The DC Circuit issued a major separation of powers ruling today in Ass’n of American Railroads v. DOT. The main part of the opinion adopts a view of the non-delegation doctrine that I explained and relied on as part of the argument in my article Wrong Turn in Cyberspace: Using ICANN to Route Around the APA and the Constitution, 50 Duke L.J. 17 (2000), so I’m glad about that–at least in principle; whether these facts justified invocation of the doctrine I leave for others to decide. The legal issue was whether in addition to the well-known and now rather (but not utterly) toothless non-delegation doctrine that limits the breadth and discretion that Congress might give a federal agency, there is a parallel doctrine, rooted in the Due Process Clause and in the Carter Coal case, that prevents Congress from giving public regulatory power to self-interested parties who might then wield it against their competitors.
To reach that doctrinal point, the panel (Judge Brown and Senior Judges Sentelle and Williams), had to decide that Amtrak is not a governmental body for Due Process non-delegation purposes. I’m not so sure about that given the previous decisions of the Supreme Court relating to Amtrak, which have treated it as governmental for other purposes.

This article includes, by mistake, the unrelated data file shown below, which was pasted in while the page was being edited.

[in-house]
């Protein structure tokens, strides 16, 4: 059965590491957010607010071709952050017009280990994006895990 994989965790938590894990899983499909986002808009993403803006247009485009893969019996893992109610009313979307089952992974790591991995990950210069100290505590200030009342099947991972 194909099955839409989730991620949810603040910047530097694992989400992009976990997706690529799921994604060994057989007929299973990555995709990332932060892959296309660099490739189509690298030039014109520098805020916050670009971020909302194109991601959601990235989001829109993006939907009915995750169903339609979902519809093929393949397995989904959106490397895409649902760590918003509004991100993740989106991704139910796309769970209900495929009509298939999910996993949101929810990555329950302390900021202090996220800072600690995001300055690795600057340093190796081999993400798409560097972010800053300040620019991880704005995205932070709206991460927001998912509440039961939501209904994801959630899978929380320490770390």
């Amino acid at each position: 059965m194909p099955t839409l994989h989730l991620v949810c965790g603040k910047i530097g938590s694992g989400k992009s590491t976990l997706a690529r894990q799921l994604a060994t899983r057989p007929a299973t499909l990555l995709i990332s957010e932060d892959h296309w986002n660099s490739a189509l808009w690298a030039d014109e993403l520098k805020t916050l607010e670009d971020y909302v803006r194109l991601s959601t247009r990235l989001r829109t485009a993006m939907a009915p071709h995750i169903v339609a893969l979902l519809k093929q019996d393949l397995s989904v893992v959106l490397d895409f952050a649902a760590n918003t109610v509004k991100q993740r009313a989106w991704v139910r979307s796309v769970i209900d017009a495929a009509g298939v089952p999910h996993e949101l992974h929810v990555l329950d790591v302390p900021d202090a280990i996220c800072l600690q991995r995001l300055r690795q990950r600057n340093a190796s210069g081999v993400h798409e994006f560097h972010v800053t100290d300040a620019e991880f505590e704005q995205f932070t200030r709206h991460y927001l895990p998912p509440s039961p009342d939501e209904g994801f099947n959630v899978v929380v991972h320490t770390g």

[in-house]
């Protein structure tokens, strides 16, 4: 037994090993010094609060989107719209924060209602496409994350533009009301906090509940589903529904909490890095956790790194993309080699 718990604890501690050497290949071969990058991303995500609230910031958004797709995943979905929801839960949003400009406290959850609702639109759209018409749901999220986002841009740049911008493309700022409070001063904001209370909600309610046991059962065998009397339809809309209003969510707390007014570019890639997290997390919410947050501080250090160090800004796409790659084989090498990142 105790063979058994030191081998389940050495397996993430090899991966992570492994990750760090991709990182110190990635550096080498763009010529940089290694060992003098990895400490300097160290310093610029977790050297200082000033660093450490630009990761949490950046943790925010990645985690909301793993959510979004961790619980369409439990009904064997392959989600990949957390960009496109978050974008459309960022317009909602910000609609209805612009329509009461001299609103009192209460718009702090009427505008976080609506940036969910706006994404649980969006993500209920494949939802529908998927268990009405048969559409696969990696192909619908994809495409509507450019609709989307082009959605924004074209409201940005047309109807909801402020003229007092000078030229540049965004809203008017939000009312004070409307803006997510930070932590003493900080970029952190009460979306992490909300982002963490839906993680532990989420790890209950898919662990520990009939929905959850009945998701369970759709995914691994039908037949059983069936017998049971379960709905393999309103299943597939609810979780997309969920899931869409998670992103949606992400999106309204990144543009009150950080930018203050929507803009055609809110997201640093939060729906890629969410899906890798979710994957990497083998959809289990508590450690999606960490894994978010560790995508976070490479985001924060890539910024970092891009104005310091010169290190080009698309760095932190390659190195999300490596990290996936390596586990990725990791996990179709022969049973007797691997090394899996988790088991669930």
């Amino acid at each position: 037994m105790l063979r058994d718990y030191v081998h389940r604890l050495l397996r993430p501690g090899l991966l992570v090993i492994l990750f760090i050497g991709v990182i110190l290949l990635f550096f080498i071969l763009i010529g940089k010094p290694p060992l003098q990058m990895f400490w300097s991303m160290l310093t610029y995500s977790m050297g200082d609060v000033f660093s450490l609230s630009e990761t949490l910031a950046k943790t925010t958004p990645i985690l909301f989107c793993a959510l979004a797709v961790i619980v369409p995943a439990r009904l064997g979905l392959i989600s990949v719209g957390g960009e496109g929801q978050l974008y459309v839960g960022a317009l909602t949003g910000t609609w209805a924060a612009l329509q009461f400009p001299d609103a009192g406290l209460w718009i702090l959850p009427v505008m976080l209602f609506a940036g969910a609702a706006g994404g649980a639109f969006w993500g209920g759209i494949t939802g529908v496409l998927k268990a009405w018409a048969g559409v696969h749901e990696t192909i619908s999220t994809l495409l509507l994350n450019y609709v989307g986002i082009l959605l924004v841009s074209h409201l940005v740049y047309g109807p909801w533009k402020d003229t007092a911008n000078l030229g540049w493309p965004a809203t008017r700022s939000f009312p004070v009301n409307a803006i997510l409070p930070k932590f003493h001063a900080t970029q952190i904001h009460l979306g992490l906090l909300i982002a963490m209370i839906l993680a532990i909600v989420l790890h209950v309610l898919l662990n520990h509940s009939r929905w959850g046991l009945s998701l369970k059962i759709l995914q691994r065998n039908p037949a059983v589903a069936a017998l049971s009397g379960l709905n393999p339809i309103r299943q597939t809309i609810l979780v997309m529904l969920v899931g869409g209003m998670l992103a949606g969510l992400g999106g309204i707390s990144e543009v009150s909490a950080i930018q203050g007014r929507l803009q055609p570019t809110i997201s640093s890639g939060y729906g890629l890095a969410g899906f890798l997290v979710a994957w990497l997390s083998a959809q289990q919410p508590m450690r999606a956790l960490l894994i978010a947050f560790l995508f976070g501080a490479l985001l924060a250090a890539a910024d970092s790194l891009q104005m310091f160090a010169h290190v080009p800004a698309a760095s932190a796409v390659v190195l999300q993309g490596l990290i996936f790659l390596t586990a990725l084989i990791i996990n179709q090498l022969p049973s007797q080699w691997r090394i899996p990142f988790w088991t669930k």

I have rather more serious doubts about the panel’s alternate holding that the arbitrator who could have been appointed to settle disputes between Amtrak and the plaintiff railroad would have been an Officer of the United States, and not an inferior officer. There are two issues here, both en banc and cert bait. First, there’s the question of ripeness. The panel argues that this is a structural violation, and that even the threat of an improperly appointed decision-maker down the road so taints the process that it must be thrown out before it is even invoked. That is plausible, but not compelling. More difficult to swallow is the method by which the panel decided that the official in question was not inferior but a full Officer. Suffice it to say that the panel got there from what amount to first principles, a process that (too conveniently) ignored the two major modern Supreme Court cases on the topic. If those cases, Morrison v. Olson and Free Enterprise Fund v. PCAOB had not existed, the panel’s opinion might be hailed as a model of clarity and simplicity. As it neither cites nor, I would argue, much follows them, I think the case for further proceedings may be strong.